After losing 8 of their last 10, the Red Sox finally got superb power and tight starting pitching to set down the Oakland A's, 12-8, on April 22nd. They collected a season-high 15 hits, including three home runs, by Jackie Guttierez, Rich Gedman and Mike Easler, while Dennis Eckersley picked up his first victory of the year, despite seeing an 8-0 lead nearly vanish before Bob Stanley came on to save the day.
The next night, Marty Barrett showed he could help the Red Sox as he collected three hits and figured in both runs in a 2-0, rain-shortened victory over California Angels. The Bruce Hurst showed his complete command in a 2-1 victory over the Seattle Mariners on April 25th. Hurst lost a bid for his first shutout ever at Fenway. But in scattering five hits, he showed why the Red Sox believe he should be one of the keys if they are to be successful in the American League East.
The Sox (7-12) completed their first home stand, still struggling to find a groove, in 5th place, 9 games out of first, winning only 4 of their 11 games at home.
On April 28th, the Sox won a dramatic battle in Chicago. Bobby Ojeda was down, 6-0, in a swarm of walks, a fly ball over Dwight Evans' head and the first grand slam of Julio Cruz. Then, after Tony Armas hit a home run and Jim Rice tied it in the eighth with his first homer of the season, the White Sox went back in front, 7-6, on a walk, a stolen base and a passed ball, only to lose it, 8-7, in the ninth on a two-out infield squibbler, a dramatic RBI triple by Ed Jurak and an error.
On May 11th, Oil Can Boyd was sent back to Pawtucket and Clemens was called up. He made his first start on May 15th in Cleveland. In his first big-league inning, he had two easy outs and got Pat Tabler to hit a ball off the end of his bat to right field for what appeared to be the end of the inning. But Dwight Evans let it drop for a single. Tabler then pulled off a delayed steal that fooled Marty Barrett, Jackie Gutierrez and Gary Allenson. Andre Thornton bounced a single up the middle to make it 1-0. By the time Clemens finished three innings, the Indians had four stolen bases and Thornton was on the way to the first multiple-stolen-base game of his 12-year career.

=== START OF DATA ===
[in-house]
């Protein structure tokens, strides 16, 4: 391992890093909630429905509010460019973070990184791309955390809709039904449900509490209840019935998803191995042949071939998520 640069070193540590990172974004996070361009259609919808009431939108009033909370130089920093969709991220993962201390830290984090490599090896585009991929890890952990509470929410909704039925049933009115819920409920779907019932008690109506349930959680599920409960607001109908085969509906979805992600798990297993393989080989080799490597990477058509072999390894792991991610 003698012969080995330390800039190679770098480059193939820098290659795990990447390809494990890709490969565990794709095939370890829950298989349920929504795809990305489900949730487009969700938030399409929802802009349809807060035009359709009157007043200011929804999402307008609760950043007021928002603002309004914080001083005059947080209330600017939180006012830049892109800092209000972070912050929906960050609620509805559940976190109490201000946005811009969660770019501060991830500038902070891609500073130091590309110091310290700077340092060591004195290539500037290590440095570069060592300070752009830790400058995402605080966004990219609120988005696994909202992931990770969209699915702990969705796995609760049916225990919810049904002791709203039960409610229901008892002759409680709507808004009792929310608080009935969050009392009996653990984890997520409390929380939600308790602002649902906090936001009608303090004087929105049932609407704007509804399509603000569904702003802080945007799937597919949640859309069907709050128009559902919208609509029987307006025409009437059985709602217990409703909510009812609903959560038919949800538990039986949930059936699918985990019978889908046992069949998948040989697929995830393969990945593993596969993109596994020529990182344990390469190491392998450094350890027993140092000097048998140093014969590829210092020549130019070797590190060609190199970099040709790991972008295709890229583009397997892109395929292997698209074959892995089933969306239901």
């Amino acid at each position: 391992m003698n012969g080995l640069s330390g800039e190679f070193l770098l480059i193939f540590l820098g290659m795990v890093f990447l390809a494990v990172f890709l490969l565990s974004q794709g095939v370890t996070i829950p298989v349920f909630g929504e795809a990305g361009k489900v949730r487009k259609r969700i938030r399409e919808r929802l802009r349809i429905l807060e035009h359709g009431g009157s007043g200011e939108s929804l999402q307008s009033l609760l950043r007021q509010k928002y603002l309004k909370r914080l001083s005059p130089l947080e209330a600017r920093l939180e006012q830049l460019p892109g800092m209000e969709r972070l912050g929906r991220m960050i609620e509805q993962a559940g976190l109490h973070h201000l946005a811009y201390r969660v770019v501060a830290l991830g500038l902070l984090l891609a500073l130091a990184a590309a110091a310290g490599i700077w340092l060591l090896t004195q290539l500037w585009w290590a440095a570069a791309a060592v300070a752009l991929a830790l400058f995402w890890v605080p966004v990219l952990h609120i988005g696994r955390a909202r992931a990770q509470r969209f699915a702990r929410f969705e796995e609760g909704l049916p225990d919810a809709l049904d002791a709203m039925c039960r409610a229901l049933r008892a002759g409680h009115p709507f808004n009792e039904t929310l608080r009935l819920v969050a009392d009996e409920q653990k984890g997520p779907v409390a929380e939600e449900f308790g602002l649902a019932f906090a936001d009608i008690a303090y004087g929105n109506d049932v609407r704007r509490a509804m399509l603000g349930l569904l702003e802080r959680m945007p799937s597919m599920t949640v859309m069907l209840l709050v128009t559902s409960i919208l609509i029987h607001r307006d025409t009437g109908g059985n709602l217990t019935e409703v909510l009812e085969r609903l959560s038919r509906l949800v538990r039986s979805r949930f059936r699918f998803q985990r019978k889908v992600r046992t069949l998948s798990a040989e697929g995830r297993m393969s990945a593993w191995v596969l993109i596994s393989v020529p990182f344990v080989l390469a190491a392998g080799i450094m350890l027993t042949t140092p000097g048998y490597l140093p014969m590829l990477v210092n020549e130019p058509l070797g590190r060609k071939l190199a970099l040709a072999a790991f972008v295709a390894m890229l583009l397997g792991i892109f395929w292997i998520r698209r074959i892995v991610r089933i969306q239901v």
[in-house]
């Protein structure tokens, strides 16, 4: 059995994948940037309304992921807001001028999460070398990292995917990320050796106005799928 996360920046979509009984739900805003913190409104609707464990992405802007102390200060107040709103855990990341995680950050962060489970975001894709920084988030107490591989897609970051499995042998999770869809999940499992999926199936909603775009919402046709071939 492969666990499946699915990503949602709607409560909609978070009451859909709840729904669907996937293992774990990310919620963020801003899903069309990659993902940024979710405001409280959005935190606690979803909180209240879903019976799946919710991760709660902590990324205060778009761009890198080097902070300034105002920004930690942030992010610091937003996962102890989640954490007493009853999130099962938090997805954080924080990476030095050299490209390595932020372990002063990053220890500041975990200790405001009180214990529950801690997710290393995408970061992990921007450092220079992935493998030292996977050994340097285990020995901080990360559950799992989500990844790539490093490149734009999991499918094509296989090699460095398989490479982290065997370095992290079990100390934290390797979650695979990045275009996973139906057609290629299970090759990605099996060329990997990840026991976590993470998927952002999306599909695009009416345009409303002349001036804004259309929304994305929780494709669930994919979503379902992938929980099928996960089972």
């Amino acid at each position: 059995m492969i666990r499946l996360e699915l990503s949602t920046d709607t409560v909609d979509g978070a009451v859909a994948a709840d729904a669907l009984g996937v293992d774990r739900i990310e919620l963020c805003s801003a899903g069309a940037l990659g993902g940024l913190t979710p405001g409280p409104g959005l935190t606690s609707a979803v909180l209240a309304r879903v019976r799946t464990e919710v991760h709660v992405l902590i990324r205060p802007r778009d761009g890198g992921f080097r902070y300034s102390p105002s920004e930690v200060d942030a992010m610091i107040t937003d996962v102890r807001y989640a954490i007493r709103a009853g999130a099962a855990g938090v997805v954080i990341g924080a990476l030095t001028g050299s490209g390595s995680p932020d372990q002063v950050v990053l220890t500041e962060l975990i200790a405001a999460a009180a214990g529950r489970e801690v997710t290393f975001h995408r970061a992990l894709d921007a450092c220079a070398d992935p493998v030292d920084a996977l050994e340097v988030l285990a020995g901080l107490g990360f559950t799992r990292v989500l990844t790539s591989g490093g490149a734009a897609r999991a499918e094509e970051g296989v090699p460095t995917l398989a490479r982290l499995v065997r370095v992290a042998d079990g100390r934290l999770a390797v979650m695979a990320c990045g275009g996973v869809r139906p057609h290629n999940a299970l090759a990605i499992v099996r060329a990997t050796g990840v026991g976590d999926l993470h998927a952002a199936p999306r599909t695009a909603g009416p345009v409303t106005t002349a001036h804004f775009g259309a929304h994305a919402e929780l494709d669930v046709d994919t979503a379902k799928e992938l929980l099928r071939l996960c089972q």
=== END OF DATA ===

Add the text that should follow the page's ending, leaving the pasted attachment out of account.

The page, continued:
In Clemens' fourth big-league inning, the sky began to fall. Julio Franco looped a soft line drive into center, which Ron Hassey followed with a single to left. After Clemens made a quick play fielding a popup bunt, he got George Vukovich to hit a bouncer to Mike Easler. Clemens covered the bag, took the throw and first- base umpire Rich Garcia said he missed the bag. Clemens ended with a no-decision as the Sox (14-21) lost another game.
At best, it had been a tarnished season thus far for Dennis Eckersley (3-4, 5.34 ERA). But on May 16th, it was like the good old days for the Eck, who came within two outs of his second complete game since 1982 in shutting down his old team, the Cleveland Indians, 5-2.
The Sox had scored just 13 runs in their last six games. They had great production from the bottom half of the order, and Wade Boggs wasn't too bad at the top end, either, collecting four hits for the first time this season. He drove in three of the five runs, coming up with two clutch singles.
The next night, the Red Sox, unable to get their offense and defense working together, blew a 10-3 lead as the Indians took them into the 10th inning tied, 10-10. But the Indians were one turn of the screw worse, losing 11-10 on a wild pitch that scored Rich Gedman with the winning run. And so, the last place Sox took 3 of 4 from the Indians.
Roger Clemens picked up his first career win in Minnesota five days later, on May 20th, working seven innings and giving up four runs in a 5-4 victory. He overcame an early struggle to find his rhythm and get his breaking ball down, a struggle that had him down, 3-2, in the third inning. From then until he left after the seventh, he allowed only a home run and two two-out singles; Bob Stanley finished with two perfect innings for his eighth save.
On the Day Dennis Eckersley was traded for Bill Buckner, the Fenway crowd got their first look at Clemens. On May 26th, the Red Sox had the game seemingly wrapped up for Clemens, who left with a two-run lead in the seventh inning. But the Royals scored nine times in the seventh and eighth innings to put the Sox away, 11-7.